Studying Biomass up North

A study in northern Maine will evaluate St. John Valley’s biomass potential.
By Anna Austin | July 28, 2011

In northern Maine, the winters are cold and long, the population is sparse and there are a lot of open spaces. Those three factors, among several others, make a good case for biomass in Maine’s St. John Valley.

Located on the northern tip of Maine, the region has a history of using biomass, particularly wood products such as cut firewood, according to University of Maine-Fort Kent researcher Brian Kermath, director of the university’s Center for Rural Sustainable Development. “Nobody really knows what percentage of domestic heat it represents, but it’s significant,” he says.

The region doesn’t have any natural gas so it’s reliant on fuel oil, prices of which are high and have spiked a few times in the past couple of years. “This is an area where the population is declining and the housing stock is fairly old and inefficient, so energy costs eat up a significant percentage of people’s incomes,” Kermath says.

That’s where the real incentives for biomass heat come in. “It’s a logical way to go,” Kermath says. “I had been looking at the region wondering what a sustainably harvested biomass industry might look like here, and my initial thought was that we would need to look at a scenario in which the entire region meets its heating needs with locally sourced biomass, and then what might be left over could be exported out of the region.”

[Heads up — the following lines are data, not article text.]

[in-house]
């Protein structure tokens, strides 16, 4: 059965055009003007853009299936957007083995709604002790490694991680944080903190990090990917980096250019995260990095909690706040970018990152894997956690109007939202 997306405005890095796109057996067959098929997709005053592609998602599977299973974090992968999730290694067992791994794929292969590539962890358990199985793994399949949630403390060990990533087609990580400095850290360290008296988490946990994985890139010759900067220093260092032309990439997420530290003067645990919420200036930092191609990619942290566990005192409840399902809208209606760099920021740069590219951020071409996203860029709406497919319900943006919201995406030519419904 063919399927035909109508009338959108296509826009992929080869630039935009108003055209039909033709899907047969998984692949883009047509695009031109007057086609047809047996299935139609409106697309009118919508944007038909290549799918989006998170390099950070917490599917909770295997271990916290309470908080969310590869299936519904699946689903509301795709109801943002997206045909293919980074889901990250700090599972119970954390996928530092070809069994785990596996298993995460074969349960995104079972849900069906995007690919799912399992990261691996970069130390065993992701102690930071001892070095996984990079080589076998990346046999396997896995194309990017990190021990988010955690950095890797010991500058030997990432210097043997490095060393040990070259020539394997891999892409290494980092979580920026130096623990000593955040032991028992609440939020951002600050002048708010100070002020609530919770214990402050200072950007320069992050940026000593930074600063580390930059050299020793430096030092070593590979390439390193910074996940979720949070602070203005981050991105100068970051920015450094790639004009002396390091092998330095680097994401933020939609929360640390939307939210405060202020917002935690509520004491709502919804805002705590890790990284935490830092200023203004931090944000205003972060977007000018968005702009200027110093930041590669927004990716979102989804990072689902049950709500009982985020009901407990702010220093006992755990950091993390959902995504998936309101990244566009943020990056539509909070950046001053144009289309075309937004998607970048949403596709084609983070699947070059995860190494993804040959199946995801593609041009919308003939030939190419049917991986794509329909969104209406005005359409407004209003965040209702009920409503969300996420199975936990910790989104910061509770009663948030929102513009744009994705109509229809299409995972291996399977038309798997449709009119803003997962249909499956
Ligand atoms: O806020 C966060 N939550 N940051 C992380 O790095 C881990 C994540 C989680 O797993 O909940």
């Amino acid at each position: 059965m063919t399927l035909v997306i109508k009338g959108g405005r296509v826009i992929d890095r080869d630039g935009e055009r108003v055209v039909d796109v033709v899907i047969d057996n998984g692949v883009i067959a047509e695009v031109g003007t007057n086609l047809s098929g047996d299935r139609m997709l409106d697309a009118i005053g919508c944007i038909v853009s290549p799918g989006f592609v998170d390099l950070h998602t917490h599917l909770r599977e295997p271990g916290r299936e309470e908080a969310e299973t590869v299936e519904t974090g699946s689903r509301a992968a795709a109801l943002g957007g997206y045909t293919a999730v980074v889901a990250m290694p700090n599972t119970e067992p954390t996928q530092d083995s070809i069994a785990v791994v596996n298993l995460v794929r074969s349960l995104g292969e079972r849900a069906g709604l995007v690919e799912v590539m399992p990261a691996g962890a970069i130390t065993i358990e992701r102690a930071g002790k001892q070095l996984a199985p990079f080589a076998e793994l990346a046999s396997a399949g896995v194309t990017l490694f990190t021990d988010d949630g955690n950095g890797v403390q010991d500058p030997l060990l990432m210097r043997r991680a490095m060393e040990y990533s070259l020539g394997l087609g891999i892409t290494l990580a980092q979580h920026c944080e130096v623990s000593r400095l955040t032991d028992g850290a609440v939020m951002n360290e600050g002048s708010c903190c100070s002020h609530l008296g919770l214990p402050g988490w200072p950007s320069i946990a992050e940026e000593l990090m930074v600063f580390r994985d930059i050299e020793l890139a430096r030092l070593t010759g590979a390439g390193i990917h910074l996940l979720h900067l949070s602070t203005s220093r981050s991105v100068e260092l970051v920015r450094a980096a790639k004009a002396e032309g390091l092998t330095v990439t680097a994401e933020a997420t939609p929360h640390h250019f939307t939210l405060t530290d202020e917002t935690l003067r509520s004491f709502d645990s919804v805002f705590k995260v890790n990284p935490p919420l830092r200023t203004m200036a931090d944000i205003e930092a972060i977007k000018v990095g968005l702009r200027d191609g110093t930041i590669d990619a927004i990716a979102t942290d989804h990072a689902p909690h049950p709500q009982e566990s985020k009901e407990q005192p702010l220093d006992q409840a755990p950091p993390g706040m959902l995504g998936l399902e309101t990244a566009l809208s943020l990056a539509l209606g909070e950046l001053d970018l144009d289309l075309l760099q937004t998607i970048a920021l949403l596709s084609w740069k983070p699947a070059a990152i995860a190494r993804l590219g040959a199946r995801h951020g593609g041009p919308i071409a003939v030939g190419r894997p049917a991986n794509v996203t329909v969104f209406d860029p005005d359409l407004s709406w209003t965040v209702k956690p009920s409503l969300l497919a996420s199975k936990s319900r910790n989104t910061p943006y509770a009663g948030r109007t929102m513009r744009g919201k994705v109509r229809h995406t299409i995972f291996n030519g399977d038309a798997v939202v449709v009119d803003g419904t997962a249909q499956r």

Last year, a grant opportunity came up through the National Science Foundation’s federally funded Experimental Program to Stimulate Competitive Research, and the University of Maine’s Sustainability Solutions Initiative was awarded funding. “They (SSI) are putting out increments of money each year to partners and we are one of them,” Kermath explains. “We’re just finishing up the first year right now, which was a planning phase with a smaller amount of money, and we’ll be submitting the year two grant proposal in the next week [July 18] or so. We have to apply for continued funding each year.”

The basic idea, Kermath says, is to assess the potential to generate biomass from forest and agriculture, and to look at the theoretical maximum demand locally. “And in subsequent years, what the realistic scenario might be for those willing to produce biomass and those who are willing to switch over to biomass from oil or whatever they’re using,” he adds.

The four-year study will involve collecting agricultural yield data, aerial photographs of forestlands to evaluate standing biomass, and forest modeling to look at regeneration and residuals. “It’ll get fairly complex as we get into the real sources; whether we will cut whole trees or simply rely on residues,” Kermath says. 

Currently, there are five other people on Kermath’s team, all working in different areas. The team hopes the study’s results will have meaningful consequences, and provide useful information for decision makers in the region.

—Anna Austin